QUNEITRA, Syria, MAY 7, 2001 (Zenit.org).- From the ruins of the ghost city of Quneitra, symbol of Mideast warfare, a kneeling John Paul II prayed “for peace in the Holy Land and the world.”
The Pope left Damascus this morning, to journey on the road that likely took St. Paul to Quneitra, at the Golan Heights. The city was destroyed and occupied by Israeli troops following the Six Day War of 1967. Now, only tourists, and U.N. forces responsible for ensuring demilitarization, are seen on the city´s streets.
In this setting of devastation, the Pope made his way to the virtually destroyed Greek-Orthodox Church. Once inside, he was only able to walk a few meters, given the destruction.
After kneeling in silence on a wooden prie-dieu, John Paul II exclaimed: “From this place, so disfigured by war, I wish to raise my heart and voice in prayer for peace in the Holy Land and in the world. Genuine peace is a gift from God. Our openness to that gift requires a conversion of heart and a conscience obedient to his law.”
Syria has used this visit to express its version of the conflict with Israel, a country with which it is, theoretically, in a state of war. Syria and Israel suspended their peace talks in January 1999, after reaching irreconcilable postures on the status of the Golan Heights. From Syria´s point of view, the occupation of the Golan Heights justifies its own control of Lebanon.
The Pontiff appealed to the conscience of all peoples bloodied by war. Addressing the Lord, he exclaimed: “We pray to you for the peoples of the Middle East. Help them to break down the walls of hostility and division and to build together a world of justice and solidarity.”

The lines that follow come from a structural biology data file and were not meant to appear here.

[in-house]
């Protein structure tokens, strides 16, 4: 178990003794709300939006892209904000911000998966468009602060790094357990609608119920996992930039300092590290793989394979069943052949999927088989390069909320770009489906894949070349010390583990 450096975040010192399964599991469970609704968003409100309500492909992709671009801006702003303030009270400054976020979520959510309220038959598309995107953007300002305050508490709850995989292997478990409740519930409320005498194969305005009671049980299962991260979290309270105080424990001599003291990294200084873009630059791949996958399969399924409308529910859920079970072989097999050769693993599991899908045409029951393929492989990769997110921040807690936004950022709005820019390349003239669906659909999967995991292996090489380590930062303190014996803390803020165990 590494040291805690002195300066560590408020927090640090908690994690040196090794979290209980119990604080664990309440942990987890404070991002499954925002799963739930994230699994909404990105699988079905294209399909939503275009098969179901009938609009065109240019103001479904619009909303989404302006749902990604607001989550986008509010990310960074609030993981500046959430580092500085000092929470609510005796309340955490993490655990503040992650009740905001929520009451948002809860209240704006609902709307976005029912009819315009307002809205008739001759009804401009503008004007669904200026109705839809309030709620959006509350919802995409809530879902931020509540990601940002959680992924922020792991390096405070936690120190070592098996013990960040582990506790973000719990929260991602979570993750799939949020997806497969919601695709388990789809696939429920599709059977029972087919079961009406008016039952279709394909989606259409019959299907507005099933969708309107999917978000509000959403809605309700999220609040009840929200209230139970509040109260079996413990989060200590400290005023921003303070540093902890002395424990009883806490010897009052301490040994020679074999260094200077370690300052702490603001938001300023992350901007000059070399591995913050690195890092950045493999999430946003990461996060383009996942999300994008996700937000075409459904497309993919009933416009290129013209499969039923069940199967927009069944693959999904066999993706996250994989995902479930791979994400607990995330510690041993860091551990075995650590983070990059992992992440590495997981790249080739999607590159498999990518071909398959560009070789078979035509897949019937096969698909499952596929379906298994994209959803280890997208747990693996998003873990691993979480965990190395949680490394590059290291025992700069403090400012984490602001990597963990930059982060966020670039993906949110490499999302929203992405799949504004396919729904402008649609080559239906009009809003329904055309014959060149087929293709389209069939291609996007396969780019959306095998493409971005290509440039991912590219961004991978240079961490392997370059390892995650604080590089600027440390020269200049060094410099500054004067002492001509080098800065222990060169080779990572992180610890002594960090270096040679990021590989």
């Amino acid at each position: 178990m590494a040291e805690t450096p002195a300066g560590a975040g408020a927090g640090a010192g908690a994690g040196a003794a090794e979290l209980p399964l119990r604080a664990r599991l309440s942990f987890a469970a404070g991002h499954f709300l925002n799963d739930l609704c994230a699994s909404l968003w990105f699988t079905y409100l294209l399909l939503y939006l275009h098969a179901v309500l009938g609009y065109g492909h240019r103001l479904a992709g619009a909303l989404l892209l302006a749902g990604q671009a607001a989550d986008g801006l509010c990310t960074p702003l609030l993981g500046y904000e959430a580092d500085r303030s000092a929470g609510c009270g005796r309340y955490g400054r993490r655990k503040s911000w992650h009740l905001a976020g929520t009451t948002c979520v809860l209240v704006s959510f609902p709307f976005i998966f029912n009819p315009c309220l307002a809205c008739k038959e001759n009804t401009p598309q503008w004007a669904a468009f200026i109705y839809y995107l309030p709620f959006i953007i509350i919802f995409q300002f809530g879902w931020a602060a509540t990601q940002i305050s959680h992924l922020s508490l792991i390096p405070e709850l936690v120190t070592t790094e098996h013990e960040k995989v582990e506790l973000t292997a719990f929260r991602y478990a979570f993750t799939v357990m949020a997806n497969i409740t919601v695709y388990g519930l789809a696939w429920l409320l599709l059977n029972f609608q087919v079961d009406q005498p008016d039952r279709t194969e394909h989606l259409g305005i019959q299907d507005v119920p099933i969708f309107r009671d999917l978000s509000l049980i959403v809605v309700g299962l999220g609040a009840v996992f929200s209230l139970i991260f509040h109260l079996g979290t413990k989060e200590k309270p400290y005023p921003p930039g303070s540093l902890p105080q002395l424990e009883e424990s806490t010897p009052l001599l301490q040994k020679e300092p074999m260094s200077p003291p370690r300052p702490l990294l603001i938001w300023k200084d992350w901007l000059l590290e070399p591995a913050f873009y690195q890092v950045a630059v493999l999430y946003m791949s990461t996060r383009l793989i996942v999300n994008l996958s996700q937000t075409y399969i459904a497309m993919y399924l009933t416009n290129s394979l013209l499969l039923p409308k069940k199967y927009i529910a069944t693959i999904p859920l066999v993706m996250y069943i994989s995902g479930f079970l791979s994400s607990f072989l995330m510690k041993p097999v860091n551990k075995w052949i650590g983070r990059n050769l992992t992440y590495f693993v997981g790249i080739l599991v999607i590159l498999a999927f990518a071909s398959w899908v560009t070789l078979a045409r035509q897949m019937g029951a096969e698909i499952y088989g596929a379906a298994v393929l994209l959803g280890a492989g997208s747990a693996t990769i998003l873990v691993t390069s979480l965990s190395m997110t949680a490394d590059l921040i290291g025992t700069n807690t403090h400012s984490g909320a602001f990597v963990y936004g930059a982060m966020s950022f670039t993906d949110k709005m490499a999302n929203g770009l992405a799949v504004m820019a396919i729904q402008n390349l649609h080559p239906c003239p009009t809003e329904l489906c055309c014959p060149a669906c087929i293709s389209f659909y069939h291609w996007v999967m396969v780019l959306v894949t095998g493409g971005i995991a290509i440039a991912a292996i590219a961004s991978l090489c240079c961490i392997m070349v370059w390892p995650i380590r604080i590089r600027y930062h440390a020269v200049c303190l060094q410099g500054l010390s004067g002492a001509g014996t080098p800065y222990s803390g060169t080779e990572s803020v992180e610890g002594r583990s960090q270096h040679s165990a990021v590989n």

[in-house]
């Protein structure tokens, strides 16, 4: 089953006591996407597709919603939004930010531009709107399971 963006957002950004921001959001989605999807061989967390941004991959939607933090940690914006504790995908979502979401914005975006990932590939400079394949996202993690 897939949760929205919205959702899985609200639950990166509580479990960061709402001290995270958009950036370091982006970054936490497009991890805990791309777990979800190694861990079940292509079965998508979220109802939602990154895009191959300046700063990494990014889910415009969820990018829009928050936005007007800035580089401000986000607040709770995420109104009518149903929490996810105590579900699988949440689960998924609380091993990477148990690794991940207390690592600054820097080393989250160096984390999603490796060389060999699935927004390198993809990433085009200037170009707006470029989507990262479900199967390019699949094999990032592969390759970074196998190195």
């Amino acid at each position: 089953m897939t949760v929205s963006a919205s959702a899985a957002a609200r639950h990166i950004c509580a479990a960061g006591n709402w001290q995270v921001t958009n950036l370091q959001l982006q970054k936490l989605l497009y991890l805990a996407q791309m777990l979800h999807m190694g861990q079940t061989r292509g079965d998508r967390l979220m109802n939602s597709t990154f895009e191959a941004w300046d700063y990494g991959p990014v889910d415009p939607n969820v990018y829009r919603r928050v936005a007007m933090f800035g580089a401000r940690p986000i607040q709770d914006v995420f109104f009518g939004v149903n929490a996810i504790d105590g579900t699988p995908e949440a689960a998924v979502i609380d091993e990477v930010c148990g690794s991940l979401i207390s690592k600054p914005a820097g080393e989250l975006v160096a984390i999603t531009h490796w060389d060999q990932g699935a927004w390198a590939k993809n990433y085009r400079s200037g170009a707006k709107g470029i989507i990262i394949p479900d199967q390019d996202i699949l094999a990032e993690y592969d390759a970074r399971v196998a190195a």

In particular, John Paul II prayed for the region´s leaders. “Inspire them to work generously for the common good, to respect the inalienable dignity of every person and [his] fundamental rights,” he said.
The Pontiff ended his prayer, crying out: “Salam! Salam! Salam!” — peace, in Arabic.
A 4-month-old girl died a short time before in a bomb attack by the Israeli army against the town of Jan Yunes, in the southern Gaza strip. The attack was in retaliation for aggression against the Jewish settlements in the region.
The Holy Father said: “Upon hearing the sad news of conflicts, and also the deaths that have visited Gaza today, my prayer becomes more intense.”
Vatican spokesman Joaquin Navarro-Valls said that the Pope´s concern “must not be confused with arbitrary attempts to politicize a visit, which only has the character of a pilgrimage.”
After praying for peace, John Paul II planted an olive tree, which will be placed in the Friendship Garden, a few kilometers from Quneitra.
Before leaving this ghost city, which before the war had about 50,000 residents, John Paul II publicly thanked the U.N. force, composed of Austrian soldiers.
“Your presence is a sign of the international community´s determination to be of assistance in bringing closer the day of harmony between the peoples, the cultures and religions of the area,” he said. “May Almighty God protect you and sustain your efforts!”
Over the three days he has been in Syria, John Paul II has repeatedly called for Mideast peace.
“In this holy land,” the Pope concluded, “Christians, Muslims and Jews are called to work together, with confidence and boldness, and to work to bring about without delay the day when the legitimate rights of peoples are respected and they can live in peace and mutual understanding.”